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Dynamic Chiropractic – March 1, 1991, Vol. 09, Issue 05

A Moment of Silence -- George Fleischmann, D.C.

By Thomas Tumbarello, DC
George Fleischmann, D.C., born in 1913, passed away on October 17, 1990, at age 78.

Dr. Fleischmann practiced chiropractic for more than 40 years. George's father, Johann, was a chiropractor, as was his brother, Karl.

I had the unique pleasure of working with George for almost two years. In that period of time I was continuously amazed at the love he gave, the things he knew, and the specificity and precision of his adjustments. His knowledge of innate diagnosis would have put even the best medical diagnosticians to shame, but to George that meant little. His forte was "palpate, locate, and adjust." Thanks to him, thousands of people, many of them new to American soil and not versed in our language, were helped. I will never forget the time he showed me lumbar x-rays of what appeared to be a complete fusion of the lumbar spine, only to later admit that they were his x-rays and that the adjustments and movement that I felt when adjusting him seemed independent of the x-ray finding.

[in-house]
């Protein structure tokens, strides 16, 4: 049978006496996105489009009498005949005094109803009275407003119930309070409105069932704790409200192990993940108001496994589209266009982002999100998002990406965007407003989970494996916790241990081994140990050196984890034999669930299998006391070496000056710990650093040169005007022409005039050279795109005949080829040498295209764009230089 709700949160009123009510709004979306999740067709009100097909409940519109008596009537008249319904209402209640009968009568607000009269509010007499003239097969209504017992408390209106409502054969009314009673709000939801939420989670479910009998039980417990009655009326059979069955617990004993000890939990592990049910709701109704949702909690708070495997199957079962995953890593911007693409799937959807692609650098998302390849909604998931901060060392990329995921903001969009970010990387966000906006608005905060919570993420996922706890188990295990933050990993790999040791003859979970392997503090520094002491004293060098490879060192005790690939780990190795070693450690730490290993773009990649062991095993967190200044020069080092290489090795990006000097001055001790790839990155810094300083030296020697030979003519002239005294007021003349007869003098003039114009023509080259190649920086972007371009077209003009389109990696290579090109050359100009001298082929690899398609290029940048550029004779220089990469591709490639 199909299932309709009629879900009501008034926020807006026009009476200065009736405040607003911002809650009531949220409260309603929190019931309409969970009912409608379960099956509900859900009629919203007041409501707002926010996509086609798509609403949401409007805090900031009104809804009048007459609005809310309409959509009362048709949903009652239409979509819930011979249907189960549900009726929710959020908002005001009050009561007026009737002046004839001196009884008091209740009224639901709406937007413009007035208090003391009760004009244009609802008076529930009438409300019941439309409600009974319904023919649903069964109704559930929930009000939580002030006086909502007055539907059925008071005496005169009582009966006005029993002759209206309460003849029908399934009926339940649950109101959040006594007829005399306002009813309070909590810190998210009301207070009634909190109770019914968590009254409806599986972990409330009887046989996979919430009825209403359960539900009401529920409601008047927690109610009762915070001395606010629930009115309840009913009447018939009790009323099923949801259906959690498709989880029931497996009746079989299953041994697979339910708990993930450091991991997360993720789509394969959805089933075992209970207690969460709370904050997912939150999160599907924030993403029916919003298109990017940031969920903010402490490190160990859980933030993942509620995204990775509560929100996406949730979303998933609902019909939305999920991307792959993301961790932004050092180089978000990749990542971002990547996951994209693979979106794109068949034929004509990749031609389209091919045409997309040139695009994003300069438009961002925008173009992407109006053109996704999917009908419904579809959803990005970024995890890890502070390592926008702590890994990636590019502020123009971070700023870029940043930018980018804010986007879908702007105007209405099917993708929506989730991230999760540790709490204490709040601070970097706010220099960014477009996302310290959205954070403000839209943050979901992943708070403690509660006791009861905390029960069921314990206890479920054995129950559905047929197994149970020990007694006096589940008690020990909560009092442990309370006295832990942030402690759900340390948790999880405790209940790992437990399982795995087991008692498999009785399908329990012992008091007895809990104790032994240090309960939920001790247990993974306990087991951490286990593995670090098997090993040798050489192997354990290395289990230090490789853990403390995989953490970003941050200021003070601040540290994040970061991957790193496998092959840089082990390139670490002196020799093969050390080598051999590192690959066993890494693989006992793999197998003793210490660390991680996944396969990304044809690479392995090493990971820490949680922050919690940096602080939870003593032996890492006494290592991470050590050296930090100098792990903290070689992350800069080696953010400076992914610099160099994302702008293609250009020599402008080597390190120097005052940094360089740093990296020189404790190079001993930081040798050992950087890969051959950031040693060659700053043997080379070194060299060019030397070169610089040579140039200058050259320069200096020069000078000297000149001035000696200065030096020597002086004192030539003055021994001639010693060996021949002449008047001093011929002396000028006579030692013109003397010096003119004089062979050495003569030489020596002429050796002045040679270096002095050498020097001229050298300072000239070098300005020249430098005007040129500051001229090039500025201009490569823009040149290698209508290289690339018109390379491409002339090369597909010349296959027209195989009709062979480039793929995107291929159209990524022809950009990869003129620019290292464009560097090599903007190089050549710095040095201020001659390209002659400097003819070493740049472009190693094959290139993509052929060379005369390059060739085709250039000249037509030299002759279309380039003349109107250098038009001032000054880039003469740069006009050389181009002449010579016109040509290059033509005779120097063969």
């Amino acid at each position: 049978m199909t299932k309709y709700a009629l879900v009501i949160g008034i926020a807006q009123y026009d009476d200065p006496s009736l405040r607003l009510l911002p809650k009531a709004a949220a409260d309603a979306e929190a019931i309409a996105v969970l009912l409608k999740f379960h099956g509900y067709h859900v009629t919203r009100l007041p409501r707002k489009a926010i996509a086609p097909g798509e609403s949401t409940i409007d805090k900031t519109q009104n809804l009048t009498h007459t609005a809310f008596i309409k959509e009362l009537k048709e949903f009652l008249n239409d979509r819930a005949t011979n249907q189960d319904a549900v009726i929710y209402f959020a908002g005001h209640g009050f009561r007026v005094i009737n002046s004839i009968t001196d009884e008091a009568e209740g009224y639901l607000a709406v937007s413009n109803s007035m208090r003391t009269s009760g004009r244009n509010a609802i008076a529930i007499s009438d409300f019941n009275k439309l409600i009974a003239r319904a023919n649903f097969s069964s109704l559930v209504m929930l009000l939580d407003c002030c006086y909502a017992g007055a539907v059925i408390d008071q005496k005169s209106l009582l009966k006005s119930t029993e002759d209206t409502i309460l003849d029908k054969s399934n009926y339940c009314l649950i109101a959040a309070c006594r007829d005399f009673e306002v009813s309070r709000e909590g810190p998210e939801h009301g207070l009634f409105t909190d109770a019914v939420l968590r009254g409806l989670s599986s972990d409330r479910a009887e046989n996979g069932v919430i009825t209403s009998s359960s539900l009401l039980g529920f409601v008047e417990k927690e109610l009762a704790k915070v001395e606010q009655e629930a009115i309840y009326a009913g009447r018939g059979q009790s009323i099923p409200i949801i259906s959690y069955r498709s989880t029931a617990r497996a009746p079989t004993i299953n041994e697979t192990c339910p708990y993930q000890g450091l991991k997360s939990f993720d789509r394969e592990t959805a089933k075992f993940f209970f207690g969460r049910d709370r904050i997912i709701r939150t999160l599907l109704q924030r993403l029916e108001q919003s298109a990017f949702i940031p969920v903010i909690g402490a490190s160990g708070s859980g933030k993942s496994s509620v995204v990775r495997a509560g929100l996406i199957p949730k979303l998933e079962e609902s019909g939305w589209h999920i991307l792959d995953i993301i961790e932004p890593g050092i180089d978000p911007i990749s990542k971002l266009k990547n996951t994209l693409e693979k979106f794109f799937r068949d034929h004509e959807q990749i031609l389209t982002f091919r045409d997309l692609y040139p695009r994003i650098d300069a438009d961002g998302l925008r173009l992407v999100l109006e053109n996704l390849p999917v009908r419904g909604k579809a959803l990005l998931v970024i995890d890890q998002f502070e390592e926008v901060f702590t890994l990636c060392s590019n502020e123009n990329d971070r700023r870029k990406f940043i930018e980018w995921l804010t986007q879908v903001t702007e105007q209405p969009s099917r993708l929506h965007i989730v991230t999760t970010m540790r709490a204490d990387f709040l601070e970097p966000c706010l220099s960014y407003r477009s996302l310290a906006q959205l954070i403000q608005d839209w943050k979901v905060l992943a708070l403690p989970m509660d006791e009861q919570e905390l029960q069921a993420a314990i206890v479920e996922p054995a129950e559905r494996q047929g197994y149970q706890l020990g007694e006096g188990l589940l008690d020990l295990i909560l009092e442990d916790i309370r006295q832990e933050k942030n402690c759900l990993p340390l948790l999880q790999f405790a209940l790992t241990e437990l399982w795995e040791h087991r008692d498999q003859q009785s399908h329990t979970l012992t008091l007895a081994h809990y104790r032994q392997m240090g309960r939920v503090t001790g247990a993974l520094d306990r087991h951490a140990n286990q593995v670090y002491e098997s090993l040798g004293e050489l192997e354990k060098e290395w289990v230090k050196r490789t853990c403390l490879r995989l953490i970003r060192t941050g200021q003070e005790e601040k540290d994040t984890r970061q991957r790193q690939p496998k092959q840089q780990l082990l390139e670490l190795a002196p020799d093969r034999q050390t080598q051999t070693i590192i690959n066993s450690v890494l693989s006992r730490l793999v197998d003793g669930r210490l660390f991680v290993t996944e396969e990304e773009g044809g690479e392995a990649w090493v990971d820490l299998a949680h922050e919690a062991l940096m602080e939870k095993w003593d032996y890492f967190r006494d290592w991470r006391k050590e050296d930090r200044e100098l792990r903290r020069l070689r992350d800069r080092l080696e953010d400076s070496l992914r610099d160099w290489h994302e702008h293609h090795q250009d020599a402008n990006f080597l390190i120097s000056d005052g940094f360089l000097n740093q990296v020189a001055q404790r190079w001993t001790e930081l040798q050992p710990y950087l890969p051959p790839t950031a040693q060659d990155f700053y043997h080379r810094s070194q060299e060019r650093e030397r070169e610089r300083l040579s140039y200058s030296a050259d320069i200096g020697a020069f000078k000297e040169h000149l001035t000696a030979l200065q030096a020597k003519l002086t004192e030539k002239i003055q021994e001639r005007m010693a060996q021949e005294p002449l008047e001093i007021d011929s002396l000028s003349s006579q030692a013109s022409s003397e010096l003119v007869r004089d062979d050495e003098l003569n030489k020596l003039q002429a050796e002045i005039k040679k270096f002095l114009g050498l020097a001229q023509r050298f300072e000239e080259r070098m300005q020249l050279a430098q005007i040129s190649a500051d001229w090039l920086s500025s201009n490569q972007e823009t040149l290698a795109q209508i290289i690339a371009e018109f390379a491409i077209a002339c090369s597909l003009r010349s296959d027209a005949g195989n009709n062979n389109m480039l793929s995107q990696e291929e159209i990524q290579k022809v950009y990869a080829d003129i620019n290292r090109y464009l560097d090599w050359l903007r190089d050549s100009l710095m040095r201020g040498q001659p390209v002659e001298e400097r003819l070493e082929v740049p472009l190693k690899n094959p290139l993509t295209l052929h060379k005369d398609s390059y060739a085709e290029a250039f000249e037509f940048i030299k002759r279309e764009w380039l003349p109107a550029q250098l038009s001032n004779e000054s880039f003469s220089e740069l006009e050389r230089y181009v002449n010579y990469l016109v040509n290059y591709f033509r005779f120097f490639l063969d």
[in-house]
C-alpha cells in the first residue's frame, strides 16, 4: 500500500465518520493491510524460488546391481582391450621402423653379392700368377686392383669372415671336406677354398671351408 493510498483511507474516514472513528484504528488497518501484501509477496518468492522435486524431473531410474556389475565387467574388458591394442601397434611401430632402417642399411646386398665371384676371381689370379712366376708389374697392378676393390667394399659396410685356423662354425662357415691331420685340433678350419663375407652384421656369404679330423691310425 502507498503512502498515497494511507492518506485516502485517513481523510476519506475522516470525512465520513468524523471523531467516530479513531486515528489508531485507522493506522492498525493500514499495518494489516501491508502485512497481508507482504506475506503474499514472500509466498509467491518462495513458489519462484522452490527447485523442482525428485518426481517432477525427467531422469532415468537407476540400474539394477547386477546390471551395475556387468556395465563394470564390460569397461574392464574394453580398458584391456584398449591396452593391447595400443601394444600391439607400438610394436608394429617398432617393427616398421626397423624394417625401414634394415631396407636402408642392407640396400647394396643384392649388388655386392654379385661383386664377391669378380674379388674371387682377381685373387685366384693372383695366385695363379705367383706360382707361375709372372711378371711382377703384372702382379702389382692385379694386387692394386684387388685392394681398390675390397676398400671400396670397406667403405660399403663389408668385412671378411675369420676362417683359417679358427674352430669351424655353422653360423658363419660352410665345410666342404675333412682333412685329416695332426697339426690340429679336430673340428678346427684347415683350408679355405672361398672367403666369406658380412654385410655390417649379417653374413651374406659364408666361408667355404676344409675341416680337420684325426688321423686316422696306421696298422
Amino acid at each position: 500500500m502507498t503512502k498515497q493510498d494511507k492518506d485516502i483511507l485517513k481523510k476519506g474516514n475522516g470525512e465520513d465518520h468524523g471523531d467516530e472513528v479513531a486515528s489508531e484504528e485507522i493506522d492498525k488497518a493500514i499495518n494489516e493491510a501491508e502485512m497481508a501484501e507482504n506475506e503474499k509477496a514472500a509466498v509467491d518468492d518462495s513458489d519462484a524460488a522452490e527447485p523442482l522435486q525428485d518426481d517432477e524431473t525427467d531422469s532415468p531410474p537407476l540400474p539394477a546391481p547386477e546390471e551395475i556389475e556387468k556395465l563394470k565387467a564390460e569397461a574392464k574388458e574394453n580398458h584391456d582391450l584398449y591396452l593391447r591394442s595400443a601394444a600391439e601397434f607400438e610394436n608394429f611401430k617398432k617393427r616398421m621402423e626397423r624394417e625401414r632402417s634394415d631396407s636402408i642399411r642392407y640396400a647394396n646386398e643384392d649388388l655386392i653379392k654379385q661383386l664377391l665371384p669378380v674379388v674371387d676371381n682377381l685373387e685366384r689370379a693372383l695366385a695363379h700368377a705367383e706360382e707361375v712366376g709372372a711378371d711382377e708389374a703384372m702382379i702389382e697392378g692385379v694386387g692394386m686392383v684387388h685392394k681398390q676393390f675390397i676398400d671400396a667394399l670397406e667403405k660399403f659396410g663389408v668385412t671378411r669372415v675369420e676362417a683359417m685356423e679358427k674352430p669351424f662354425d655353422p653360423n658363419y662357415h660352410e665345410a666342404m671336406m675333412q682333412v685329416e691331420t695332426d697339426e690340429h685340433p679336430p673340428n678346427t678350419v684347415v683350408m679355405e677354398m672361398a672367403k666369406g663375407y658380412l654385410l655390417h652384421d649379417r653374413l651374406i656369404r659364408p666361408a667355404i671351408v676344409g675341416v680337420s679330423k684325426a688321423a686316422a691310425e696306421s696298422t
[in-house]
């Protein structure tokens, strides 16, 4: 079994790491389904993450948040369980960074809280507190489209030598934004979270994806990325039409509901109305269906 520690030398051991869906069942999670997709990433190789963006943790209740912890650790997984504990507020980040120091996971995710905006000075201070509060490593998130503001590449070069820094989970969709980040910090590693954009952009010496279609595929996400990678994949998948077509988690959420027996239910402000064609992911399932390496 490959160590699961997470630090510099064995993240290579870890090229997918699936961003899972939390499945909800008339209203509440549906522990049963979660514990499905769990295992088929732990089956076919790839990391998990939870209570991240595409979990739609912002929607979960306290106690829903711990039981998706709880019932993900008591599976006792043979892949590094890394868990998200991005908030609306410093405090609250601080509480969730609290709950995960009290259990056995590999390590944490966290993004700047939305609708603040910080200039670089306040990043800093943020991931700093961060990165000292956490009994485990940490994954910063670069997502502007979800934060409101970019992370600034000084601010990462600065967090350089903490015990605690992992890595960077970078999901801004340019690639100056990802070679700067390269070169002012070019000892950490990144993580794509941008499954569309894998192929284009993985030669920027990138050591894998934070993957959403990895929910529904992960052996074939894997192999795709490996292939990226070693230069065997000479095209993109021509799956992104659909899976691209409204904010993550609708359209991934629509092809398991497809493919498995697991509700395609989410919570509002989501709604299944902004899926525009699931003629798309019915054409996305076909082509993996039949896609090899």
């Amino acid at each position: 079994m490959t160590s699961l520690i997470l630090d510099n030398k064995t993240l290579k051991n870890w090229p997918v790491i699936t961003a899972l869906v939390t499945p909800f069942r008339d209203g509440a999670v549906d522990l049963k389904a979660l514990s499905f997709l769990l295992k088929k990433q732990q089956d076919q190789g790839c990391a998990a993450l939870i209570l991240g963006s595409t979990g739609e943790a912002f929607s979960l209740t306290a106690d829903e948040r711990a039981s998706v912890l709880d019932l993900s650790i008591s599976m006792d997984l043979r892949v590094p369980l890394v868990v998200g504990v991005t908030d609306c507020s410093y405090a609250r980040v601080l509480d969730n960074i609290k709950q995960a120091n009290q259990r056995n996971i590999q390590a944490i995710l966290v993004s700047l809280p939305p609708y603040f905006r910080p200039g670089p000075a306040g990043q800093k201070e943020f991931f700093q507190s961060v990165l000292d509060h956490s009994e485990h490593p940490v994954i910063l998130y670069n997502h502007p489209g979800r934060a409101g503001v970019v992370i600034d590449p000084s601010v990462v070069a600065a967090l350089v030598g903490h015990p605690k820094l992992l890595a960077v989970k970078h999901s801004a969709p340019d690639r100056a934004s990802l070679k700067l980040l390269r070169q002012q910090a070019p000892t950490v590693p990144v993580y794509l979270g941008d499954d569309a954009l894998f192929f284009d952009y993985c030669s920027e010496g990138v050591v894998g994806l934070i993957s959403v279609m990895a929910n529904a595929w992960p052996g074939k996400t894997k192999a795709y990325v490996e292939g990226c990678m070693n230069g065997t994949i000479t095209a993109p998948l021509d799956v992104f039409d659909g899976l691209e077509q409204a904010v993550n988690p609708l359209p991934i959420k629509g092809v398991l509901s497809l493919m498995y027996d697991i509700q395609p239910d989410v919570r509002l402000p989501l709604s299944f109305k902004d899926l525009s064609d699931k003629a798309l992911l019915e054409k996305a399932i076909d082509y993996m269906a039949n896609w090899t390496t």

Unknown to many, this doctor helped develop many of the osseous techniques that are presently utilized by many field doctors. George had practiced in Manhattan, but mostly in Ridgewood, New York. Dr. Fleischmann was a 1950 graduate of the New York Institute where he later taught neurology. He also held a degree in music and was an artist prior to his music and chiropractic careers. George practiced actively until March 1990, when an accident caused him to break his hip and fracture three lumbar vertebrae. George always said that he would die with his hands on a patient, and if it were not for the broken hip, he probably would have.

George, to the thousands of people that you helped, we love you and thank you.

Thomas Tumbarello, D.C.
Levittown, New York

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